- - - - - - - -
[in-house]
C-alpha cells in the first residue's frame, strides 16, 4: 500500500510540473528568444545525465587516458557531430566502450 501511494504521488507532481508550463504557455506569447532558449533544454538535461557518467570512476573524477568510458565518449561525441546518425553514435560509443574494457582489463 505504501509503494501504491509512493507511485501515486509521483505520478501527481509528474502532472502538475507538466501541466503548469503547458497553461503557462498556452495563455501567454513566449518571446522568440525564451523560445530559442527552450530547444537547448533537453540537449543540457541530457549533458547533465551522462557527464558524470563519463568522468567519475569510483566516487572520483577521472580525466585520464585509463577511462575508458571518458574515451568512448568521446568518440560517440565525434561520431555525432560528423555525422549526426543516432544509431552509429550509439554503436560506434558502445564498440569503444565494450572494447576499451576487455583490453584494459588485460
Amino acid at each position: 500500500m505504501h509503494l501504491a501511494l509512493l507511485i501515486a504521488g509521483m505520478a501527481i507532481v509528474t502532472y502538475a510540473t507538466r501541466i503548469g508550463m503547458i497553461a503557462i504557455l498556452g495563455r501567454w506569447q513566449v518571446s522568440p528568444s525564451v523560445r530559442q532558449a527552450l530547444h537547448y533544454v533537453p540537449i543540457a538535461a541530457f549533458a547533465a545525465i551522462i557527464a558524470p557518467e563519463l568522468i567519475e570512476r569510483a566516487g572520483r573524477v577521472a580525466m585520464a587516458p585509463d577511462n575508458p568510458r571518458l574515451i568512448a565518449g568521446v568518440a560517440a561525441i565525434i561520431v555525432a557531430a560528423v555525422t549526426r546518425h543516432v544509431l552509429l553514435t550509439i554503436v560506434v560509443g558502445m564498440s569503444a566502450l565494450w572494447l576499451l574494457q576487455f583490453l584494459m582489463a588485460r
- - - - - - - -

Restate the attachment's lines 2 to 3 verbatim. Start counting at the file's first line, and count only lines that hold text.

C-alpha cells in the first residue's frame, strides 16, 4: 500500500510540473528568444545525465587516458557531430566502450 501511494504521488507532481508550463504557455506569447532558449533544454538535461557518467570512476573524477568510458565518449561525441546518425553514435560509443574494457582489463 505504501509503494501504491509512493507511485501515486509521483505520478501527481509528474502532472502538475507538466501541466503548469503547458497553461503557462498556452495563455501567454513566449518571446522568440525564451523560445530559442527552450530547444537547448533537453540537449543540457541530457549533458547533465551522462557527464558524470563519463568522468567519475569510483566516487572520483577521472580525466585520464585509463577511462575508458571518458574515451568512448568521446568518440560517440565525434561520431555525432560528423555525422549526426543516432544509431552509429550509439554503436560506434558502445564498440569503444565494450572494447576499451576487455583490453584494459588485460
Amino acid at each position: 500500500m505504501h509503494l501504491a501511494l509512493l507511485i501515486a504521488g509521483m505520478a501527481i507532481v509528474t502532472y502538475a510540473t507538466r501541466i503548469g508550463m503547458i497553461a503557462i504557455l498556452g495563455r501567454w506569447q513566449v518571446s522568440p528568444s525564451v523560445r530559442q532558449a527552450l530547444h537547448y533544454v533537453p540537449i543540457a538535461a541530457f549533458a547533465a545525465i551522462i557527464a558524470p557518467e563519463l568522468i567519475e570512476r569510483a566516487g572520483r573524477v577521472a580525466m585520464a587516458p585509463d577511462n575508458p568510458r571518458l574515451i568512448a565518449g568521446v568518440a560517440a561525441i565525434i561520431v555525432a557531430a560528423v555525422t549526426r546518425h543516432v544509431l552509429l553514435t550509439i554503436v560506434v560509443g558502445m564498440s569503444a566502450l565494450w572494447l576499451l574494457q576487455f583490453l584494459m582489463a588485460r